Are Jason Isaacs and Brit Marling married?
Isaacs and Marling as we know them aren’t married, but at the end of Season 2, “Jason Isaacs” tells a paramedic that “Brit” is his wife. Weird!
Is this third dimension related to Scott’s NDE?
Season 2 appears to take place in the dimension we saw Homer (Emory Cohen) travel to in his near-death experience (NDE) — flooding urinals and creepy pentagonal fish tank and all — so have we seen this new dimension before? In his descriptions of his NDE, Scott (Will Brill) said he was blinded by a bright light and a woman referred to Prairie as a name that sounded like “Brynn.” Film sets have a lot of lights and the name Brit sure sounds a lot like Brynn.
Hap’s research in Season 2 was aimed at targeting his jumps, and right before they left he chomped down on a flower he plucked from Scott’s brain garden, presumably allowing him to focus on that as the destination for his jump. So is that where they ended up?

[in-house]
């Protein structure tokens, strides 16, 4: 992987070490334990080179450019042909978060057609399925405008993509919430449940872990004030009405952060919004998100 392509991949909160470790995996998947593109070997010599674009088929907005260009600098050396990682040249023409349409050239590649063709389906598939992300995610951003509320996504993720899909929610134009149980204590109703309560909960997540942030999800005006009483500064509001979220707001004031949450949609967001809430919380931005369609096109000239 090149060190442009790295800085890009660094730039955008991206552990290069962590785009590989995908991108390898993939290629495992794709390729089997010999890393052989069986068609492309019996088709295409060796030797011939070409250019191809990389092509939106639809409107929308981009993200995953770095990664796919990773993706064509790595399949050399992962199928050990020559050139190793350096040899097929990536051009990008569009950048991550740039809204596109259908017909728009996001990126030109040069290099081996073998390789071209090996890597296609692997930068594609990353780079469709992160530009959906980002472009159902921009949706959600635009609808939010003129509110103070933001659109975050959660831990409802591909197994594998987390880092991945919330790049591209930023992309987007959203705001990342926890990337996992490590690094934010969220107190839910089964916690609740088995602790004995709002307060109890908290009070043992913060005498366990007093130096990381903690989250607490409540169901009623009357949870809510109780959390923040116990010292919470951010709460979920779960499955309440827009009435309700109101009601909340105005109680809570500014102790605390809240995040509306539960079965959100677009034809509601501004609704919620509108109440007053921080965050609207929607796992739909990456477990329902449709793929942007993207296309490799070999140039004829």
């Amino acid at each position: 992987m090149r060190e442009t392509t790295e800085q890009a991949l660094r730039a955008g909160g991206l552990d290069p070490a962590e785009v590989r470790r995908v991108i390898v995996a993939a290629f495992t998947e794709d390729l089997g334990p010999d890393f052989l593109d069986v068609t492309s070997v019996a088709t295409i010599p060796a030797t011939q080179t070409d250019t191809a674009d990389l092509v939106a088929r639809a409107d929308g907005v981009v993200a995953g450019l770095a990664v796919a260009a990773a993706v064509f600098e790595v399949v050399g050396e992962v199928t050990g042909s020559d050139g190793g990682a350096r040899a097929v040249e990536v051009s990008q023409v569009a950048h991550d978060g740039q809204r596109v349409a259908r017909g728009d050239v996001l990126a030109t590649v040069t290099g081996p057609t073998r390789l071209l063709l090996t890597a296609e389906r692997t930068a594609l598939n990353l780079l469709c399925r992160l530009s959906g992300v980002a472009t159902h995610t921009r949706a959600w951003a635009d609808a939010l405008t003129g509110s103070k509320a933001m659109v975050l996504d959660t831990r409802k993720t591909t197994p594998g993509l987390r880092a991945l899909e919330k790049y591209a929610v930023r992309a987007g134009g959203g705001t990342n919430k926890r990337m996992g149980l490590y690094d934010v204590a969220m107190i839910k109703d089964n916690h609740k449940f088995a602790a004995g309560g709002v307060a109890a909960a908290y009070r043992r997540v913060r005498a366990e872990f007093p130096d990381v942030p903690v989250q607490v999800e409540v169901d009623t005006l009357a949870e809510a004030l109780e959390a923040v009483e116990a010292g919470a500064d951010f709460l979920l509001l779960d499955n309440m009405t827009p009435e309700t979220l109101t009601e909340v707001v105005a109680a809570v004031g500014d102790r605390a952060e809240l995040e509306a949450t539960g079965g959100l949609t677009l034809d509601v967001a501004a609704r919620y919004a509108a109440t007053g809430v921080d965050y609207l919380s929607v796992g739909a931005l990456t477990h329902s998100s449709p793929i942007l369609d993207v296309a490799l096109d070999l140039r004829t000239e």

How do the brain gardens work?
In the finale, Hap tells Prairie that the multi-verse exists inside a seed in our brains, and something about being in Nina’s mysterious puzzle house helps that seed sprout into a garden, which itself acts as a map to the many alternate realities.
The house and the brain gardens seem to be references to Jorge Luis Borges’ short story “The Garden of Forking Paths.” In Borges’ story, a Chinese philosopher constructs a novel where all possible outcomes of an event happen simultaneously. The philosopher’s novel itself becomes an infinite labyrinth and puzzle, “in which all men would lose their way.”